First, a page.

Body colorBlack or Silver
Sensor• 23.7 x 15.6 mm CCD sensor
• Nikon DX format (1.5x FOV crop)
• 10.2 million effective pixels
• 10.8 million total pixels
• RGB Color Filter Array
• 12-bit A/D converter
Image sizes• 3872 x 2592 (Large, 10.0 MP)
• 2896 x 1944 (Medium, 5.6 MP)
• 1936 x 1296 (Small, 2.5 MP)
Image quality• NEF (12-bit compressed RAW)
• JPEG fine
• JPEG normal
• JPEG basic
• NEF (RAW) + JPEG basic
Color space• IIIa (sRGB – more green for colorful landscapes) default
• Ia (sRGB)
• II (Adobe RGB)
Lens mountNikon F mount (with AF contacts)
Lens compatibilityType G or D AF Nikkor• AF-S, AF-I
• Other Type G or D AF Nikkor
• PC Micro-Nikkor 85mm f/2.8D• Other AF Nikkor*2/AI-P Nikkor• Non-CPU• IX Nikkor- All functions supported
– All functions supported except autofocus
– Can only be used in mode M; all other functions supported except autofocus
– All functions supported except autofocus and 3D Color Matrix Metering II
– Can be used in mode M, but exposure meter does not function; electronic range finder can be used if maximum aperture is f/5.6 or faster
– Can not be used
Autofocus• Three-area TTL phase detection
• Nikon Multi-CAM530 autofocus module
• Only with AF-S or AF-I lenses
• Detection range: EV -1 to +19 (ISO 100 equivalent, at standard temperature)
Lens servo• Single-servo AF (AF-S)
• Continuous-servo AF (AF-C)
• Automatic AF-S/AF-C (AF-A)
• Manual focus (M)
AF Area mode• Single Area AF
• Dynamic Area AF
• Closest Subject Priority Dynamic Area AF
Focus trackingPredictive focus tracking automatically activated according to subject status in continuous-servo AF
Focus areaOne of three areas can be selected
Focus lockFocus can be locked by pressing the shutter-release button halfway (single-servo AF) or by pressing the AE-L/AF-L button
AF AssistWhite light lamp
Exposure mode• Digital Vari-program
    – Auto
    – Flash off
    – Portrait
    – Landscape
    – Child
    – Sports
    – Close up
    – Night portrait
• Programmed auto (P) with a flexible program
• Shutter-priority auto (S)
• Aperture-priority auto (A)
• Manual (M)
MeteringTTL full-aperture exposure metering system
• 3D color matrix metering II
• 420 segment RGB sensor
• Center-weighted: Weight of 75% given to an 8mm circle in the center of the frame
• Spot: Meters 3.5 mm circle (about 2.5% of frame) centered on the active focus area
Metering range• EV 0 to 20 (3D color matrix or center-weighted metering)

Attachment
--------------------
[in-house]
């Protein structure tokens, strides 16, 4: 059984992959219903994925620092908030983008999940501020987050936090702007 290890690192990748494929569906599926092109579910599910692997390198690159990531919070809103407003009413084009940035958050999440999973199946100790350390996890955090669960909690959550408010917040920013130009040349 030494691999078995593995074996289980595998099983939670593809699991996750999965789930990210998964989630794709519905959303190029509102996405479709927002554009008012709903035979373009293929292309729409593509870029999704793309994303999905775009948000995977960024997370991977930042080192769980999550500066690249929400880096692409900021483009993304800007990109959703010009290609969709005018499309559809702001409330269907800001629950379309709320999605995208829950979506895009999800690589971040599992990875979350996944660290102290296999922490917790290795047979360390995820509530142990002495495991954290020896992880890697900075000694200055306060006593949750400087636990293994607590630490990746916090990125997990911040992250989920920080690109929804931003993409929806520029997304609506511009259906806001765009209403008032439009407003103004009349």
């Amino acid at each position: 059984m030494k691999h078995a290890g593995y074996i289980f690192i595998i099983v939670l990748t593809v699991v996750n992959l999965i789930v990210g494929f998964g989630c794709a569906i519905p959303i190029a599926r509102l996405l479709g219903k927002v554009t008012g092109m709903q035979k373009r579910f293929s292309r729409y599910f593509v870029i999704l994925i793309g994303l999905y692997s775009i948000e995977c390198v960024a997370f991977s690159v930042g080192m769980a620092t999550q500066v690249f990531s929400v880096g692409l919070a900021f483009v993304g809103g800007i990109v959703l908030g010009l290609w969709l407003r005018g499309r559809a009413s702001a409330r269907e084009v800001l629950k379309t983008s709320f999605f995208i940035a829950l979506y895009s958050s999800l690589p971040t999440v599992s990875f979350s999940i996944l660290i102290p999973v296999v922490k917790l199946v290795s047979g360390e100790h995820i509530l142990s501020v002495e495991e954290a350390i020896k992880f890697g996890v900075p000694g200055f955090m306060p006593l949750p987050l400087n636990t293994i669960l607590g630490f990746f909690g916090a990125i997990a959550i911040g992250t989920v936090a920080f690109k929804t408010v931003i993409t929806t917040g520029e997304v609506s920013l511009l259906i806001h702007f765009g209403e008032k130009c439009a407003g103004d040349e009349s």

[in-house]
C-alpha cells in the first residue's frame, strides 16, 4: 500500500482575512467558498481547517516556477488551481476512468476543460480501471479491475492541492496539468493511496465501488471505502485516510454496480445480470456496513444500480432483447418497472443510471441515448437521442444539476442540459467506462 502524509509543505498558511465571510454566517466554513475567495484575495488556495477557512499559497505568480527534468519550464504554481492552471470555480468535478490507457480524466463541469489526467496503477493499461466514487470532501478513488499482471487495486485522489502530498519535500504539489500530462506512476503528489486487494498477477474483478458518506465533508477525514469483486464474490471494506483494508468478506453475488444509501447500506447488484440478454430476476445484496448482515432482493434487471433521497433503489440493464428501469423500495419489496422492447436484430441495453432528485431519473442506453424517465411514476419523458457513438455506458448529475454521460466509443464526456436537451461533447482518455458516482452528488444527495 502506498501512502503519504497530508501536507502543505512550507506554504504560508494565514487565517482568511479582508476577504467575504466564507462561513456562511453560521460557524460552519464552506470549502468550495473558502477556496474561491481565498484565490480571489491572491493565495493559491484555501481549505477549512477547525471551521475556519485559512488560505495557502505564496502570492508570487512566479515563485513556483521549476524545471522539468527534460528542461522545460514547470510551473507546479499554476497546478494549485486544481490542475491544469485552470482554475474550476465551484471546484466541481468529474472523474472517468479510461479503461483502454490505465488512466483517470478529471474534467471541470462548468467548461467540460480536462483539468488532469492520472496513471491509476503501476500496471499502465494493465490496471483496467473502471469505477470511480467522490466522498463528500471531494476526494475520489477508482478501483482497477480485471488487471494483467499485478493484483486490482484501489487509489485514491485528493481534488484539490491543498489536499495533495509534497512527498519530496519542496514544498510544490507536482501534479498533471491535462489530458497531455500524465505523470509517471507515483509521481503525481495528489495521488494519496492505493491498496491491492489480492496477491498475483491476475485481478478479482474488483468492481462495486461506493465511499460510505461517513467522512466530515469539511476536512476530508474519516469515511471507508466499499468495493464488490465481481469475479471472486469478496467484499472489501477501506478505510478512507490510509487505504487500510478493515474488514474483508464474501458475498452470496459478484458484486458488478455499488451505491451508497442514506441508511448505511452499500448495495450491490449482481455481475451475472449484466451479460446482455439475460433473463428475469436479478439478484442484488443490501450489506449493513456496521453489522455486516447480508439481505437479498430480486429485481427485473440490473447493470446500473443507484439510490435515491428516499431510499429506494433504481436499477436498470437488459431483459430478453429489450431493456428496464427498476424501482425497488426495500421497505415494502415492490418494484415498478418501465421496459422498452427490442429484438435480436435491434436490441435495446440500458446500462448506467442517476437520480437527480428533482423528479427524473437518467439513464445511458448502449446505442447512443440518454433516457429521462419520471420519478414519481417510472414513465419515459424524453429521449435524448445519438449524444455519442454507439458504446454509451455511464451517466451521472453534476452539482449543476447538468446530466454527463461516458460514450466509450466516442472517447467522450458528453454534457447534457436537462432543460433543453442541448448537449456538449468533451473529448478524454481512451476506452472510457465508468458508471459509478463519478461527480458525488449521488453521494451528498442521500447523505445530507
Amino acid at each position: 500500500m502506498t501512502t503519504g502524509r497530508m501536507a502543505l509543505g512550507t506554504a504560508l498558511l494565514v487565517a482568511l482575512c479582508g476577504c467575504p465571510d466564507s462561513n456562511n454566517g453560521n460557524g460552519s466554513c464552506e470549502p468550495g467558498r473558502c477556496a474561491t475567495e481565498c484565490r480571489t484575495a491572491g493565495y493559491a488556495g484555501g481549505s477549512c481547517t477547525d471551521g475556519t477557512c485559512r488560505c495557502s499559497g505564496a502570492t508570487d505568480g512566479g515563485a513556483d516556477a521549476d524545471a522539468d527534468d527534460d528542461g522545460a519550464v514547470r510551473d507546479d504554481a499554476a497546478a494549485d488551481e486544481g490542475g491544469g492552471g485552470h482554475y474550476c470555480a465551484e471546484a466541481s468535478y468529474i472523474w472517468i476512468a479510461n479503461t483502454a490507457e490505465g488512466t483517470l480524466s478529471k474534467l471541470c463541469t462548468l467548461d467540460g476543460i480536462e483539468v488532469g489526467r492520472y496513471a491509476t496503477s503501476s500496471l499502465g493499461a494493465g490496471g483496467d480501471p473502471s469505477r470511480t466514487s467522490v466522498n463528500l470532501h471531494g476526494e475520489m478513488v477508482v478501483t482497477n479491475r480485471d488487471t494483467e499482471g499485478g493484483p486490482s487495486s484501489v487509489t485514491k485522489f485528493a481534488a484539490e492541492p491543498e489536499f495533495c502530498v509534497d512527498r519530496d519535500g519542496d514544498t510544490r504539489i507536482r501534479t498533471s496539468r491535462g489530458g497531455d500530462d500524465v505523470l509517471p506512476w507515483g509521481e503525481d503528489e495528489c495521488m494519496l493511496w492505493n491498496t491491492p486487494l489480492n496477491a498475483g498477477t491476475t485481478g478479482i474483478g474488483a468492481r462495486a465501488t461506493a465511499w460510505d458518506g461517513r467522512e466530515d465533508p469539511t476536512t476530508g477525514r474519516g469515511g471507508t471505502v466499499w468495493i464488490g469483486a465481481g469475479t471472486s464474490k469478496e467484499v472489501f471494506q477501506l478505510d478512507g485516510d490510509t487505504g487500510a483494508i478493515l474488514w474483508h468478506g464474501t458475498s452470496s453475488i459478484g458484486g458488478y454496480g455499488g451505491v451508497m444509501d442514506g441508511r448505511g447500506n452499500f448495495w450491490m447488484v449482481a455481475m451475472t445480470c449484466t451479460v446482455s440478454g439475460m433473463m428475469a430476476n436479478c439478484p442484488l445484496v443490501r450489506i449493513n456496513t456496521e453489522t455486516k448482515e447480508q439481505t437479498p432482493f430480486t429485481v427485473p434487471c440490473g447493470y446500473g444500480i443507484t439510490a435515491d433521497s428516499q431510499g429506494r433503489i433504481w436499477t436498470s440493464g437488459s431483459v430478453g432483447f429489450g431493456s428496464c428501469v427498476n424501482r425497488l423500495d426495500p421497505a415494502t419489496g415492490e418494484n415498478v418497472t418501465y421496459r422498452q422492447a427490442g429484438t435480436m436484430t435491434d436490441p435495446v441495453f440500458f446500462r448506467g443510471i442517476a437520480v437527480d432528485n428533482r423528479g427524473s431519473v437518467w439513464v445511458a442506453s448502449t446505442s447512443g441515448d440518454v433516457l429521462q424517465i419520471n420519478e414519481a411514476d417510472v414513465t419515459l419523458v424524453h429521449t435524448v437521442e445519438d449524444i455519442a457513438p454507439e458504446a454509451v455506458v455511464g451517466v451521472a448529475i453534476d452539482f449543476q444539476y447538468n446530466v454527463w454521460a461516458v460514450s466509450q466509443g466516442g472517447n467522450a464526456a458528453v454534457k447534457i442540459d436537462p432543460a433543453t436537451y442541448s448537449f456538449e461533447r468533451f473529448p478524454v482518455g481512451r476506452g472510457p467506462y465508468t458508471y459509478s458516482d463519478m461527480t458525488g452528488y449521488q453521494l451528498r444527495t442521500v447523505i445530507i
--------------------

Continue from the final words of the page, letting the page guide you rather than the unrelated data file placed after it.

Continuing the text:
• EV 2 to 20 (spot metering) (ISO 100 equivalent, f/1.4 lens, 20 °C)
Meter couplingCPU coupling
Exposure compen.• +/- 5.0 EV
• 1/3 EV steps
AE LockExposure locked at detected value with AE-L/AF-L button
AE BracketingNone
Sensitivity• Auto
• ISO 100
• ISO 200
• ISO 400
• ISO 800
• ISO 1600
• ISO 3200 equiv. (HI 1)
Auto ISO options• On/Off
• Maximum ISO (200, 400, 800, or 1600)
• Minimum shutter speed (1 to 1/125 sec)
Shutter• Combined mechanical and CCD electronic shutter
• 30 to 1/4000 sec (1/3 EV steps)
• Flash X-Sync: up to 1/200 sec
• Bulb
White balance• Auto (TTL white-balance with 420 pixels RGB sensor)
• Six manual modes with fine-tuning
    o Incandescent
    o Fluorescent
    o Direct sunlight
    o Flash
    o Cloudy
    o Shade
• Preset white balance (immediate or from photo)
WB fine-tuningYes
Image parameters• Preset modes: Normal, Softer, Vivid, More Vivid, Portrait, B&W
• Sharpening: Auto, six levels
• Tone: Auto, five levels, Custom curve
• Color mode: Ia (sRGB), II (Adobe RGB), IIIa (sRGB)
• Saturation: Auto, three levels
• Hue: -9° to +9°
Viewfinder• Optically fixed eye-level
• Penta-mirror type
• Built-in diopter adjustment (-1.7 to +0.5 m-1)
• Eyepoint: 18 mm (at -1.0 m-1)
• Frame coverage 95% (approx.)
• Viewfinder magnification approx. 0.8x with 50mm lens at infinity; -1.0 m-1
• Focusing screen: Type B BriteView clear matte screen Mark V with superimposed focus brackets
Viewfinder informationFocus indications, AE/FV lock indicator, Shutter speed, Aperture value, Exposure/Exposure compensation indicator, Exposure mode, Flash output level compensation, Exposure compensation, Number of remaining exposures, Flash-ready indicator
LCD monitor• 2.5″ TFT LCD
• 230,000 pixel
Built-in Flash• Auto pop-up in Auto, Vari-program modes
• Manual pop-up in P, S, A, or M modes
• Guide number approx. 17 at ISO 200
Sync contactX-contact only; Flash synchronization at shutter speeds of up to 1/200 sec
Flash control• TTL Flash control by 420-segment RGB sensor. I-TTL balanced fill-flash for digital SLR and standard i-TTL fill-flash for digital SLR available when CPU lens is used with built-in Flash, SB-400, SB-800, and SB-600
• Auto aperture with SB-800 and CPU lenses
• Non-TTL auto with SB-800, 80DX, 28DX, 28, 27 and 22s
• Range-priority manual with SB-800
Flash mode• Auto, Portrait, Child, Close-up: Auto, auto with red-eye reduction; fill-flash and red-eye reduction available with optional Speedlight
• Night portrait: Auto, slow auto sync, slow auto sync with red-eye reduction; slow sync and slow sync with a red-eye reduction available with optional Speedlight
• Landscape, Sports: Fill-flash and red-eye reduction available with optional Speedlight
• P, A modes: Fill Flash, rear-curtain with slow sync, slow sync, slow sync with red-eye reduction, red-eye reduction
• S, M modes: Fill Flash, rear-curtain sync, red-eye reduction
Flash compensation• -3 to +1 EV